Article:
With regards to HDR, LG continues to support most formats. Dolby Vision, HDR10, HLG and Advanced HDR by Technicolor are all supported. HDR10+ is still missing from that list, and it is unclear if LG will ever be supporting the format.


Many manufacturers take the opportunity to show their lineup for the coming year, Samsung is sadly not one of them. No complete lineup was publicated. They did note that QLED is still the way to go for Samsung, as opposed to OLED. Besides the added support for Bixby and the introduction of ‘The Wall’, no actual televisions were announced.


If there’s one company who has been doing well in the world of TV, it’s Sony. At CES 2017 they announced their first OLED televisions, using panels from LG Display, and that seems to have worked for them. Because at this year’s CES, Sony announced a new OLED series, the AF8 series, coming in 55- and 65-inch sizes. The new series will support both HDR10 and Dolby Vision.

It is also quite cool to see that Sony does take care of their older models, with the 2017 higher tier devices getting Dolby Vision support via a firmware update. Still running Android TV, Sony also announced a few new LED series, trying to cater to the lower end of the market.


The most interesting release of Philips this year, is one of the smallest televisions at CES. Philips announced a small 24-inch Android TV designed to sit in your kitchen. With the support of a built-in microphone, Chromecast and Google Assistant, remotes are no longer needed. Simply talking to the device gives you anything you need, right while you’re preparing dinner.

Next to the introduction of the small 24-incher, Philips also introduced a variety of other televisions. With both entry-level and high end televisions, Philips tries to cater to, well, almost everyone. The only change being the dropped support for HDR10, and opting to go for Dolby Vision instead.


One of the still growing manufacturers, Hisense, announced various televisions at CES. Initially running their own OS, Hisense now switches to Android TV for their high end range. With this high end range comes support for Dolby Vision HDR. The lower end devices, still running Hisense’s own OS, however do not.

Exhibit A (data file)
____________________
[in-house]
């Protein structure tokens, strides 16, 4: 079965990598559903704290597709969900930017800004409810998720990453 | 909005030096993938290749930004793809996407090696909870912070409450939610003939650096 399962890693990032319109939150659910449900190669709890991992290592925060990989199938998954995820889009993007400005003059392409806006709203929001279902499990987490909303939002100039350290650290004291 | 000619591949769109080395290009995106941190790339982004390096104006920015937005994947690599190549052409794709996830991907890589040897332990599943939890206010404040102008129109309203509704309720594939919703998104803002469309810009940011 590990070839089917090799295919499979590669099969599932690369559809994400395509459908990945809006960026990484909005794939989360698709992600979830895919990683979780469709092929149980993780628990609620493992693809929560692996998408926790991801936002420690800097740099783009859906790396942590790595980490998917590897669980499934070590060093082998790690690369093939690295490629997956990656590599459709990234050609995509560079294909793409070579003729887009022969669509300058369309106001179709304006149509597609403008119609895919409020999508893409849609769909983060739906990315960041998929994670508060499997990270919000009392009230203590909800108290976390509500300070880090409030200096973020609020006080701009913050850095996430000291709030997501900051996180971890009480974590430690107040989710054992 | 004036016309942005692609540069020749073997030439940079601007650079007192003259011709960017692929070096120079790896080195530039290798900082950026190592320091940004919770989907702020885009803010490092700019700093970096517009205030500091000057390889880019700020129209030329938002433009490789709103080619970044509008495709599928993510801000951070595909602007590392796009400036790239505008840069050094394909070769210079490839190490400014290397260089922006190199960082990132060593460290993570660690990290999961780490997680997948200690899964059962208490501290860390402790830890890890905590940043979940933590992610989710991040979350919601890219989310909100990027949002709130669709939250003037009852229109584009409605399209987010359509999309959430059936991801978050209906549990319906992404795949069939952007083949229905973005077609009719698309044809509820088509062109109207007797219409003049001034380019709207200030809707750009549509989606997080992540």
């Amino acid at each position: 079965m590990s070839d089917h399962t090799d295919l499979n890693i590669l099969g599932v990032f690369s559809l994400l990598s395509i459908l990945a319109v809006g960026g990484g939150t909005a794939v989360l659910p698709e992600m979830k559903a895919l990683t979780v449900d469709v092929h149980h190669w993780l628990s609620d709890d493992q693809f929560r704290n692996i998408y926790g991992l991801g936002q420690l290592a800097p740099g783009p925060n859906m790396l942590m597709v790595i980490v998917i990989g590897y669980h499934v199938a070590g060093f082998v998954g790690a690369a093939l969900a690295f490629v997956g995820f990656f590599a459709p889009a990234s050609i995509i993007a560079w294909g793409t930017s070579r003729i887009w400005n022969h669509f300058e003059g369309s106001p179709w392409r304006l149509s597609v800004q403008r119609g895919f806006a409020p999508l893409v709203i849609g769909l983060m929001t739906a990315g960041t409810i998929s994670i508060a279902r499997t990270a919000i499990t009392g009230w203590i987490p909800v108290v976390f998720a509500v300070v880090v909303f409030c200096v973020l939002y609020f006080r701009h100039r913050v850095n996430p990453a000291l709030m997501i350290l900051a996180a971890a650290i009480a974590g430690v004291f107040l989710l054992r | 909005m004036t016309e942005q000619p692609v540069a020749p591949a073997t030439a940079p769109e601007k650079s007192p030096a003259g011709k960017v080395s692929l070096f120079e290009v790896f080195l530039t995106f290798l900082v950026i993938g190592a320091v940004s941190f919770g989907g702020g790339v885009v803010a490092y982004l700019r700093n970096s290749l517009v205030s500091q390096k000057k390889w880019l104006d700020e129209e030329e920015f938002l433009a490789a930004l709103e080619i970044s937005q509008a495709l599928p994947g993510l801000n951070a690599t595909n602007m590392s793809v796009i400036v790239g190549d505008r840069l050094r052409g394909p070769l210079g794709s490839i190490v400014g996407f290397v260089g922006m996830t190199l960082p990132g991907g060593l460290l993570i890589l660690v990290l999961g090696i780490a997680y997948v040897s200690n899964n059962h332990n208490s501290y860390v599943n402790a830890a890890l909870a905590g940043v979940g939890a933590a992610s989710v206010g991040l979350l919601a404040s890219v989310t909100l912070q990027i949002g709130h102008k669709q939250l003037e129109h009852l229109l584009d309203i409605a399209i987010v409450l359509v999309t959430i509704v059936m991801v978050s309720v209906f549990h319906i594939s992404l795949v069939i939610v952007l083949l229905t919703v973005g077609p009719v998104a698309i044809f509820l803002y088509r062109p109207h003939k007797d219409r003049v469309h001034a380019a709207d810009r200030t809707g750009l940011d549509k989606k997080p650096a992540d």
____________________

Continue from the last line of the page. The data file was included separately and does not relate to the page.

Worthy of mention in this list is TCL. While many of the well-known manufacturers opt to go for Android TV or their own operating systems (LG with WebOS, Samsung with Tizen), TCL rocks the Roku Smart TV OS. And they just announced a bunch of new devices. Supporting both Dolby Vision and HDR10, combined with the Roku interface, TCL might again be on the right track with their reasonably priced televisions.


There are many more manufacturers to cover, but not all of them have the interesting features that some of the above mentioned, do. They do however deserve mention, as they did bring something to CES.

Panasonic finally joins in on the OLED screens, announcing a 4K OLED range with HDR10+ support. Haier announced that their new televisions will run Android Oreo out of the box, and Westinghouse also announced televisions running Android TV.

Honorable mention

As you know, Nvidia has been doing quite well with their Nvidia Shield TV, offering a media streaming experience supporting 4K, HDR and Google Assistant, among others. However, you still required a screen to hook that machine up to. I say required, because out of the blue, Nvidia introduced a television-like screen that might just be the solution to it all.

‘Big Format Gaming Displays’, as Nvidia calls them, are big 65-inch 4K HDR screens, supporting a lot of different technologies. Too many to mention really. Therefore it is not really a television in the standard sense. It does however come with full Shield TV support, meaning it can easily be used for video streaming and OTT applications. It might just take up an interesting place in the television market.

Round up

With this year’s CES, the support in new televisions mainly seems to go towards assistants and HDR support. OLED is still growing bigger in today’s television ecosystem, with Samsung still taking position against the technique. The following months will be interesting to follow, to see what Samsung has to answer, possibly with their newly introduced MicroLED technology. TCL also seems to be on the right track with using Roku as their OS. It is going to be an interesting year for the television, that’s for sure.